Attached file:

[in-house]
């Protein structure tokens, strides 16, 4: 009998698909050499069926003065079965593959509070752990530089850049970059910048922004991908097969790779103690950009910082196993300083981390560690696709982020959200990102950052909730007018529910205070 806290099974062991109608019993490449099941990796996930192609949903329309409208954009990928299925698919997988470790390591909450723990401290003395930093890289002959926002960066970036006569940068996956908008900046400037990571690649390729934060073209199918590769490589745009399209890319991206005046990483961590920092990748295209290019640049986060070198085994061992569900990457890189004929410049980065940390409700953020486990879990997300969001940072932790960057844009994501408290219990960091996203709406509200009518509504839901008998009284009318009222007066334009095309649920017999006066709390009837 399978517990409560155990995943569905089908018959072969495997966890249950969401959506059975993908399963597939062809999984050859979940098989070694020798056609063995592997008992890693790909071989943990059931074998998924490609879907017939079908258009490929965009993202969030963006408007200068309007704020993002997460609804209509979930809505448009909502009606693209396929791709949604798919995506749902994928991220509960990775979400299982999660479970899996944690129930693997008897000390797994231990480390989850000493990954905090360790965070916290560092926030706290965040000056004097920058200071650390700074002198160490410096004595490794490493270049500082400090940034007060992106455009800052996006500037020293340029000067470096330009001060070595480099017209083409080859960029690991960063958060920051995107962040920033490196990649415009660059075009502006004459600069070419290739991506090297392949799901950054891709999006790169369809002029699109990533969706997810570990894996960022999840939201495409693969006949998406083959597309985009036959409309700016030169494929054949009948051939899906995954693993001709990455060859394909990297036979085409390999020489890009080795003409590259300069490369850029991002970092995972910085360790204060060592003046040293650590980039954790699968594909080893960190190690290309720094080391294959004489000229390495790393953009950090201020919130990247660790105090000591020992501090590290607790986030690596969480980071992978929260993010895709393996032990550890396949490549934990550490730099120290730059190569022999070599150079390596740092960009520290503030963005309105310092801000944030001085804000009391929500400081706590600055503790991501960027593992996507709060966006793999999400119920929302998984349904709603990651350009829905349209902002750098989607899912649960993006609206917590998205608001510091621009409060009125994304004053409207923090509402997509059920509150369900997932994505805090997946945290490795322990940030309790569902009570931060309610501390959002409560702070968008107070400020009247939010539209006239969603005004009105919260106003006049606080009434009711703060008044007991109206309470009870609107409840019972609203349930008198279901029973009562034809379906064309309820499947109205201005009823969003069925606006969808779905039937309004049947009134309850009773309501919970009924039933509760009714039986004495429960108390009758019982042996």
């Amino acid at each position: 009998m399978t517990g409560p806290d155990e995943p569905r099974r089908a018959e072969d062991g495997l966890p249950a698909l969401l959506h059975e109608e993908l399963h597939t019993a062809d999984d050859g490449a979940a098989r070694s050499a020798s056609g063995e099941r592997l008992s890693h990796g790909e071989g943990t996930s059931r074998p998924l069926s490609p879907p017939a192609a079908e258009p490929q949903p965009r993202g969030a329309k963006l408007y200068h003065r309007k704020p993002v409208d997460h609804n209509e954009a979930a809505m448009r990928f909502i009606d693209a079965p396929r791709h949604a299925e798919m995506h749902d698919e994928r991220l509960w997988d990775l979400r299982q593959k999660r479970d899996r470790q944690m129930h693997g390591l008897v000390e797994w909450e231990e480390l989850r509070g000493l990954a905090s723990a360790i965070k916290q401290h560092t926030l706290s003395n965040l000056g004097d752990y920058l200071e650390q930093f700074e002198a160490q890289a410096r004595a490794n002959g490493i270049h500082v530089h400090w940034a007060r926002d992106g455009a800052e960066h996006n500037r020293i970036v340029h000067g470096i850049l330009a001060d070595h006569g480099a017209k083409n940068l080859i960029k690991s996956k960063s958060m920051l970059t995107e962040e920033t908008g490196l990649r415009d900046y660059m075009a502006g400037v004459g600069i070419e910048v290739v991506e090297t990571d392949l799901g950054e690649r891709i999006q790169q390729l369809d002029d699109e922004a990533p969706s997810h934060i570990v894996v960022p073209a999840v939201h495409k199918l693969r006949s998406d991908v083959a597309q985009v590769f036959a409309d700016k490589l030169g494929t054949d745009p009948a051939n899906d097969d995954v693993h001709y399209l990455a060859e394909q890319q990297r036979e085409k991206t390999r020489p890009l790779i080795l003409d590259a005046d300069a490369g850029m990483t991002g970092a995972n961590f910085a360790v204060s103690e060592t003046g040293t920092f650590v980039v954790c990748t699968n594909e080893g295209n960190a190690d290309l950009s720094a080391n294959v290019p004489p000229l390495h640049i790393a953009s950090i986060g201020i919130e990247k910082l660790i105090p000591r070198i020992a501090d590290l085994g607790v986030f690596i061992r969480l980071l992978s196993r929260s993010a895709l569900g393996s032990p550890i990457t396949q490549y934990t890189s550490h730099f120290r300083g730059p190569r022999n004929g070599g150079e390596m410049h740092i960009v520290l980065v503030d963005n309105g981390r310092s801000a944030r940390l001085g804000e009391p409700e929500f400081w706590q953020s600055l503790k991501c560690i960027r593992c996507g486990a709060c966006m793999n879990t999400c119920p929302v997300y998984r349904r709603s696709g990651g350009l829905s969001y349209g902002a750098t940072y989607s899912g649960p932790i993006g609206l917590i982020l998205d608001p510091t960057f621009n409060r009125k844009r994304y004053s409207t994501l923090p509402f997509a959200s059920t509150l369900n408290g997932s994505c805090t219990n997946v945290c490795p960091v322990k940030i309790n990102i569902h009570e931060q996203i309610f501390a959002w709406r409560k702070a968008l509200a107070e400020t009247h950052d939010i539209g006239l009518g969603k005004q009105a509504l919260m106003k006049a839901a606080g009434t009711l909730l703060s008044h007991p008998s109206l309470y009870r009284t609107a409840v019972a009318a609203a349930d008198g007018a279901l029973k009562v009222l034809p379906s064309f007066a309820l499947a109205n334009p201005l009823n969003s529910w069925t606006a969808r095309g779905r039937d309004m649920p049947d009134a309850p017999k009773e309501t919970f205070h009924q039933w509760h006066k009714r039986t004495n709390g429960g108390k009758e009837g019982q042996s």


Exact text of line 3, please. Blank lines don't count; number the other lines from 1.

């Amino acid at each position: 009998m399978t517990g409560p806290d155990e995943p569905r099974r089908a018959e072969d062991g495997l966890p249950a698909l969401l959506h059975e109608e993908l399963h597939t019993a062809d999984d050859g490449a979940a098989r070694s050499a020798s056609g063995e099941r592997l008992s890693h990796g790909e071989g943990t996930s059931r074998p998924l069926s490609p879907p017939a192609a079908e258009p490929q949903p965009r993202g969030a329309k963006l408007y200068h003065r309007k704020p993002v409208d997460h609804n209509e954009a979930a809505m448009r990928f909502i009606d693209a079965p396929r791709h949604a299925e798919m995506h749902d698919e994928r991220l509960w997988d990775l979400r299982q593959k999660r479970d899996r470790q944690m129930h693997g390591l008897v000390e797994w909450e231990e480390l989850r509070g000493l990954a905090s723990a360790i965070k916290q401290h560092t926030l706290s003395n965040l000056g004097d752990y920058l200071e650390q930093f700074e002198a160490q890289a410096r004595a490794n002959g490493i270049h500082v530089h400090w940034a007060r926002d992106g455009a800052e960066h996006n500037r020293i970036v340029h000067g470096i850049l330009a001060d070595h006569g480099a017209k083409n940068l080859i960029k690991s996956k960063s958060m920051l970059t995107e962040e920033t908008g490196l990649r415009d900046y660059m075009a502006g400037v004459g600069i070419e910048v290739v991506e090297t990571d392949l799901g950054e690649r891709i999006q790169q390729l369809d002029d699109e922004a990533p969706s997810h934060i570990v894996v960022p073209a999840v939201h495409k199918l693969r006949s998406d991908v083959a597309q985009v590769f036959a409309d700016k490589l030169g494929t054949d745009p009948a051939n899906d097969d995954v693993h001709y399209l990455a060859e394909q890319q990297r036979e085409k991206t390999r020489p890009l790779i080795l003409d590259a005046d300069a490369g850029m990483t991002g970092a995972n961590f910085a360790v204060s103690e060592t003046g040293t920092f650590v980039v954790c990748t699968n594909e080893g295209n960190a190690d290309l950009s720094a080391n294959v290019p004489p000229l390495h640049i790393a953009s950090i986060g201020i919130e990247k910082l660790i105090p000591r070198i020992a501090d590290l085994g607790v986030f690596i061992r969480l980071l992978s196993r929260s993010a895709l569900g393996s032990p550890i990457t396949q490549y934990t890189s550490h730099f120290r300083g730059p190569r022999n004929g070599g150079e390596m410049h740092i960009v520290l980065v503030d963005n309105g981390r310092s801000a944030r940390l001085g804000e009391p409700e929500f400081w706590q953020s600055l503790k991501c560690i960027r593992c996507g486990a709060c966006m793999n879990t999400c119920p929302v997300y998984r349904r709603s696709g990651g350009l829905s969001y349209g902002a750098t940072y989607s899912g649960p932790i993006g609206l917590i982020l998205d608001p510091t960057f621009n409060r009125k844009r994304y004053s409207t994501l923090p509402f997509a959200s059920t509150l369900n408290g997932s994505c805090t219990n997946v945290c490795p960091v322990k940030i309790n990102i569902h009570e931060q996203i309610f501390a959002w709406r409560k702070a968008l509200a107070e400020t009247h950052d939010i539209g006239l009518g969603k005004q009105a509504l919260m106003k006049a839901a606080g009434t009711l909730l703060s008044h007991p008998s109206l309470y009870r009284t609107a409840v019972a009318a609203a349930d008198g007018a279901l029973k009562v009222l034809p379906s064309f007066a309820l499947a109205n334009p201005l009823n969003s529910w069925t606006a969808r095309g779905r039937d309004m649920p049947d009134a309850p017999k009773e309501t919970f205070h009924q039933w509760h006066k009714r039986t004495n709390g429960g108390k009758e009837g019982q042996s």